The Governor of the Central Bank of Nigeria (CBN) Godwin Emefiele, has appealed to leaders of financial regulatory agencies to others to adopt sustainable financial practices that would lead to economic development without negative costs to the ecosystem and future generations. These agencies were the Securities and Exchange Commission (SEC), the Nigeria Deposit Insurance Corporation (NDIC) and the Nigeria Pension Commission (PenCom).

He made this appeal recently while declaring open a workshop on sustainable finance for the Financial Sector regulatory bodies in conjunction with the United Nations financial initiatives.

According to Emefiele, sustainable development concepts pursue a balance between environmental protection, social equity and economic development.  “As a result of the growing evidence on the positive nexus between environmental and social management and improved economic performance, an increasing number of financial institutions worldwide are adopting sustainable finance practices to ensure that economic development is not achieved at a cost to our ecosystem and our future generations”.

The Nigerian financial sector, he said, has “developed and adopted the Nigeria Sustainable Banking Principles, which is an industry-led initiative needed to build a more resilient, robust, environmentally and socially responsible financial sector.” This development became necessary owing to the growing evidence that environmental and social issues present growing risks to economic growth.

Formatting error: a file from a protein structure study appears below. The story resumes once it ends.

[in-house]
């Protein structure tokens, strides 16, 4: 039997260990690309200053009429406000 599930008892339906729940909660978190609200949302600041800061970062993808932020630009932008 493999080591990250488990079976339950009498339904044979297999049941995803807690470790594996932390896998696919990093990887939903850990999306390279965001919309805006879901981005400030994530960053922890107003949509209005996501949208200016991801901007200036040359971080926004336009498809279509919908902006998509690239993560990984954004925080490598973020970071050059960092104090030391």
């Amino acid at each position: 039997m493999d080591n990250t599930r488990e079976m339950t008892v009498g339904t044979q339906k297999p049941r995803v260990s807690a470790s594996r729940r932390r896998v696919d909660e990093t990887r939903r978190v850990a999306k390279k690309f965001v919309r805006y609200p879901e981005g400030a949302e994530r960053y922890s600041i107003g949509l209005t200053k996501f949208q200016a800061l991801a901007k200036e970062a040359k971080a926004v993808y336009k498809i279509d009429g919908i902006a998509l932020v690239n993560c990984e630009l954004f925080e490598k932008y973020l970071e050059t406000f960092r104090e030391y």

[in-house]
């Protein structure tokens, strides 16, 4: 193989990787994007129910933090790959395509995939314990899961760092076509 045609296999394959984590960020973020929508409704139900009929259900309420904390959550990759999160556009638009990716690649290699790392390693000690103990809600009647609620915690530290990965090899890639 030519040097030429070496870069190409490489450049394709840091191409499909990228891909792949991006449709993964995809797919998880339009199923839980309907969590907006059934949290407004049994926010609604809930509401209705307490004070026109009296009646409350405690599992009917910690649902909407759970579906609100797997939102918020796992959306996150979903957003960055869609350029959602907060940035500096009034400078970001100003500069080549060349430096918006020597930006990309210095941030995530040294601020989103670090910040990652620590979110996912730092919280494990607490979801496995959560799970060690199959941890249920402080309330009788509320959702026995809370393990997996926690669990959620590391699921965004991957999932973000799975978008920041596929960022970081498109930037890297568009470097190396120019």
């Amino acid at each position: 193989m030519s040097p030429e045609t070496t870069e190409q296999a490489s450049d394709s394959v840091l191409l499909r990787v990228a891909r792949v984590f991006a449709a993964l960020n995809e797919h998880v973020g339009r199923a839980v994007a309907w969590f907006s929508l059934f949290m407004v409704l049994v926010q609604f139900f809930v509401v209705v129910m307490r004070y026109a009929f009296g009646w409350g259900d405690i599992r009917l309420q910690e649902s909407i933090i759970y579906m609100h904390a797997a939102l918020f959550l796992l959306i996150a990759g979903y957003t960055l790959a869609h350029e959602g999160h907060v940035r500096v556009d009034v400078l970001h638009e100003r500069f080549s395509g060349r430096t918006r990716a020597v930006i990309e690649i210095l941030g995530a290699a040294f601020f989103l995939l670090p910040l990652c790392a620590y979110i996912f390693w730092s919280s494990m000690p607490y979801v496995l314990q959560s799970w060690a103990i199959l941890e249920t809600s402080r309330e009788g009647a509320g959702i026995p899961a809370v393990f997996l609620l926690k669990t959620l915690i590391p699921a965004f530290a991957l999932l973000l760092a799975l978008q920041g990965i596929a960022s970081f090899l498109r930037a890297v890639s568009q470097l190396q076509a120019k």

The CBN Governor re-echoed the United Nations Environment Programme (UNEP, 2015) warning that “there is growing evidence that people are consuming far more natural resources than what the planet can sustainably provide.  With the global human population projected to reach 9.6 billion by 2050, we will need three planets to sustain our way of life, if the current consumption and production patterns remain unchanged”.

In her remarks, Deputy Head, UNEP finance initiative, Yuki Yusui lamented that “there is a huge funding gap. A lot of study by the United Nations and other agencies shows that we need trillions of dollars per year to invest in a green eco system and save the economy. We have a lot of people that should be out of poverty and the funding gap means that the financial sector needs to be involved to participate and channel the money from brown economy to green economy and regulators to play a bigger role.”

She challenged financial regulatory agencies all over the world to “come out and stop just worrying about financial stability, hyper- inflation and now start working with other agencies on ecosystem development.”

By Dike Onwuamaeze


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